Markers can be used to easily filter produced log messages, to search them easily or to redirect log messages to different appenders. For example logs from flow tracing can be easily redirected to separate files so they are not flooding your more significant logs and based on this marker you can have different policies of storing them.

private static final Marker SQL_MARKER = MarkerManager.getMarker("SQL");
private static final Marker QUERY_MARKER = MarkerManager.getMarker("SQL_QUERY").setParents(SQL_MARKER);

public String doQuery(String table) {
    logger.debug(QUERY_MARKER, "SELECT * FROM {}", table);
    String result = ...
    return logger.traceExit(result);

Configuration and extensions

A number of changes for day to day work look promising and what’s more, there is a lot of additional things delivered along with LOG4J2 including:

  • New configuration options to name a few: the syntax of configuration (XML, JSON, YAML), variables and properties substitution or scripting inside configuration. In the past when I needed it I was forced to prepare separate configurations for logging system or write clumsy groovy scripts for logback configuration.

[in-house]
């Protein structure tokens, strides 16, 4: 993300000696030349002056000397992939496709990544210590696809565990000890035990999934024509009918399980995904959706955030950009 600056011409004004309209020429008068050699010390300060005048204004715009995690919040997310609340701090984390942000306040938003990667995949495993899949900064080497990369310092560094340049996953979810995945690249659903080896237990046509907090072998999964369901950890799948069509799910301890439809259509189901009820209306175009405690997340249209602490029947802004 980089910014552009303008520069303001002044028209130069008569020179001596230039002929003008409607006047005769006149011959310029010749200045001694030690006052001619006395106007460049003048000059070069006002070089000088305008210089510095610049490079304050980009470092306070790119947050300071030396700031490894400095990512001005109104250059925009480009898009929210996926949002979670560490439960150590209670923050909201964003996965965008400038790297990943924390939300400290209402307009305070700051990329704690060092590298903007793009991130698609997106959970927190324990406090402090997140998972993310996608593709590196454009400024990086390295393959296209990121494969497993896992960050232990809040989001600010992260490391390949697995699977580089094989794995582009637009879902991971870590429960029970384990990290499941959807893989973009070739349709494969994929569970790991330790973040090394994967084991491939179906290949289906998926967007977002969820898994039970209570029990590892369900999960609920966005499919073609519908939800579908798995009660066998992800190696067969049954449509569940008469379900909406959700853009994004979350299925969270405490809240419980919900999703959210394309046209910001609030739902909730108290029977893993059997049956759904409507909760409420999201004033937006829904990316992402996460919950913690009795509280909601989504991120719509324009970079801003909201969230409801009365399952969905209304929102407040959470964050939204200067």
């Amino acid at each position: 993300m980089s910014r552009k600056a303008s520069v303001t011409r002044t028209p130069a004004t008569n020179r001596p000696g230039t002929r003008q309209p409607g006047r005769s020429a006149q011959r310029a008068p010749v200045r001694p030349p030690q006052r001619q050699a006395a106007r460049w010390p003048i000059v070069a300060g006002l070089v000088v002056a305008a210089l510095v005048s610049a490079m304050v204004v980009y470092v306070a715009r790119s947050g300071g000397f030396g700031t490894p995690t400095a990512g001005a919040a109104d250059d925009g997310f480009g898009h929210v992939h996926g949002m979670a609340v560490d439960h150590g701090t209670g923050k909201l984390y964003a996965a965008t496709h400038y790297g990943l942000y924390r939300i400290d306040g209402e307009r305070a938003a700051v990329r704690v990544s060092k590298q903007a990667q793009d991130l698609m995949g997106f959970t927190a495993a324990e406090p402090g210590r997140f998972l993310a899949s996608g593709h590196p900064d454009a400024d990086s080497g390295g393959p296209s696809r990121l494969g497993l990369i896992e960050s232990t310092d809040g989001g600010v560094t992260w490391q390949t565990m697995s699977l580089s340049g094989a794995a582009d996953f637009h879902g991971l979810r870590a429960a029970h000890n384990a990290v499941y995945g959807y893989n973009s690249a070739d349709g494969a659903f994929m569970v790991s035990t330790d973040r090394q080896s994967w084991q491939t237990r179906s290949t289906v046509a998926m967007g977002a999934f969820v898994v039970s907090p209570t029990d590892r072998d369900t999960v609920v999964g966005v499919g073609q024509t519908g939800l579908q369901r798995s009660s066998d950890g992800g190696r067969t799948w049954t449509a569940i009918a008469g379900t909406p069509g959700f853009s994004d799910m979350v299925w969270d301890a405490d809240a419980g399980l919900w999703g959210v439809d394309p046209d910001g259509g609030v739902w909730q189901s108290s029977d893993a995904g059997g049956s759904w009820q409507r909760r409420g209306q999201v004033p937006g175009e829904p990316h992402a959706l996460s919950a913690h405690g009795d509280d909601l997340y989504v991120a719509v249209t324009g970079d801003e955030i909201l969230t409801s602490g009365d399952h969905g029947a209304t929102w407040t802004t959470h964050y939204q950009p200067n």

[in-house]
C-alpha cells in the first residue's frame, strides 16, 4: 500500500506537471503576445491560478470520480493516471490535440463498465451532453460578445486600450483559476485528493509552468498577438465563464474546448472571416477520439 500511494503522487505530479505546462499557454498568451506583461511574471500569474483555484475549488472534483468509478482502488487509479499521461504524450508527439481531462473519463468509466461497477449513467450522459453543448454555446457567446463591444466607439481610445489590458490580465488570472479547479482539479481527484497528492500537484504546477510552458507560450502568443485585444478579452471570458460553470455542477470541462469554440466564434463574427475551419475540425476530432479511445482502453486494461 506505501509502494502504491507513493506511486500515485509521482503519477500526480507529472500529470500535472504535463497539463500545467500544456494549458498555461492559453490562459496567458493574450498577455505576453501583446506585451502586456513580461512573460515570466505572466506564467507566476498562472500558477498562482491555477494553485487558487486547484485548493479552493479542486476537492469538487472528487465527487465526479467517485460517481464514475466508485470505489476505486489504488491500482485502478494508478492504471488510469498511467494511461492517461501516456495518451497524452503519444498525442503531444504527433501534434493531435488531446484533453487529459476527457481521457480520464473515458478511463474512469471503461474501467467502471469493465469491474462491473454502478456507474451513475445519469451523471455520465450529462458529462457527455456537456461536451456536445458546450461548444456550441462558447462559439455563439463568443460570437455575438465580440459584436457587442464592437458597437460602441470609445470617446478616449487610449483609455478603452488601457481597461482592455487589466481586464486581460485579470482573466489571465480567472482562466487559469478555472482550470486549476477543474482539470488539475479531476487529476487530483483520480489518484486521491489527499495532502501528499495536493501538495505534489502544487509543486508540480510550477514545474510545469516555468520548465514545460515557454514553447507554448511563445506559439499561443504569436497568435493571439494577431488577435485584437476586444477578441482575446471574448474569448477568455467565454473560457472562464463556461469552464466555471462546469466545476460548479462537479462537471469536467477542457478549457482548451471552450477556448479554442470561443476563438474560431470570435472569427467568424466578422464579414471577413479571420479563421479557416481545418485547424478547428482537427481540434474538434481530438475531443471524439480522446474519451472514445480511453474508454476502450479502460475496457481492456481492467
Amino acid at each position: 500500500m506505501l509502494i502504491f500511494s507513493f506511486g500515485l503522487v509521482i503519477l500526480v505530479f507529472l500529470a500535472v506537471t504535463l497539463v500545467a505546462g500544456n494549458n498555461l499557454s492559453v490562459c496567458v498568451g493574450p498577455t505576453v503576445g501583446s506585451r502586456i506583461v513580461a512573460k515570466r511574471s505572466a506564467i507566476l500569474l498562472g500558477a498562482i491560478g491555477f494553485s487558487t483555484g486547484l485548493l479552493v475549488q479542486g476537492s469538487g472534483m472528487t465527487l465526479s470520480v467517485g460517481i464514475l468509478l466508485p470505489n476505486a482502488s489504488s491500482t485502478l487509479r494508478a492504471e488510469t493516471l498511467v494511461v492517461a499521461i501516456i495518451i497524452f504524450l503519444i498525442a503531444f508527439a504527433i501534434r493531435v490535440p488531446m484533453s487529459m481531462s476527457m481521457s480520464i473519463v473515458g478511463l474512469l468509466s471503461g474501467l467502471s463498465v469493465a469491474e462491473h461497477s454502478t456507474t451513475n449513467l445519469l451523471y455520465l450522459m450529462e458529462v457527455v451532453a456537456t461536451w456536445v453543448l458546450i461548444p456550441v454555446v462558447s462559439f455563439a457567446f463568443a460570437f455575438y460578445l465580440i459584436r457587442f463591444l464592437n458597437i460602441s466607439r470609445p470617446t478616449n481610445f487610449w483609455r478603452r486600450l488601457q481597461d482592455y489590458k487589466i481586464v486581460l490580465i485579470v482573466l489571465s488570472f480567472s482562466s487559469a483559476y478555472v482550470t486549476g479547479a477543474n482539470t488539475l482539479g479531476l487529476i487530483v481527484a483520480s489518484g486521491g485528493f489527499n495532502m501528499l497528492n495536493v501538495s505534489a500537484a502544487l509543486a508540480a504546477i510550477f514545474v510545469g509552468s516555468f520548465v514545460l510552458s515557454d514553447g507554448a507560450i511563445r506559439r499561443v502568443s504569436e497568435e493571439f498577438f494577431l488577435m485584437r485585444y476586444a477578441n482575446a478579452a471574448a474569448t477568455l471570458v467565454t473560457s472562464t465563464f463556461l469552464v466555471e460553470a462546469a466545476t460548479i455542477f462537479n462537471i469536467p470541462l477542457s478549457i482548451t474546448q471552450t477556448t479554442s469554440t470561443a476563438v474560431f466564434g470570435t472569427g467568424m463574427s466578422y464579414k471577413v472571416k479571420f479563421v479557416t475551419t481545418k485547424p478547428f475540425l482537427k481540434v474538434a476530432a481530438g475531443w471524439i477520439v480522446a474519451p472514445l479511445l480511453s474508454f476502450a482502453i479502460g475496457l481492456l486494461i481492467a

• A ton of appenders like async, Cassandra, JDBC, JPA, JMS, HTTP, Kafka, MongoDB, Syslog, zeroMQ, and a lot more.

  • Filters to process messages based on some rules. With markers and filters, you can build pretty complicated log messages flow.

  • Dedicated extension points and plugin API.


Years ago when I’ve been starting a new project it was obvious to use log4j as logging library. Next, it was slf4j turn to rule in the log realm. Now I think more people will witch to log4j2 as it offers a lot of features. Next time I’ll be starting a new project I’ll probably choose log4j over slf4j as it seems to offer more possibilities now. The only thing that might be interesting to find out is how those changes in log4j2 will impact application performance in the long run (especially GC usage on older JVM machines).

To be fair a lot of this is already available in slf4j. But it seems like slf4j lost some of its momentum now and new features and improvements are developed much slower than they used to.

Samples are from log4j documentation website but they’ve been abbreviated.

20 Jan 2020 #java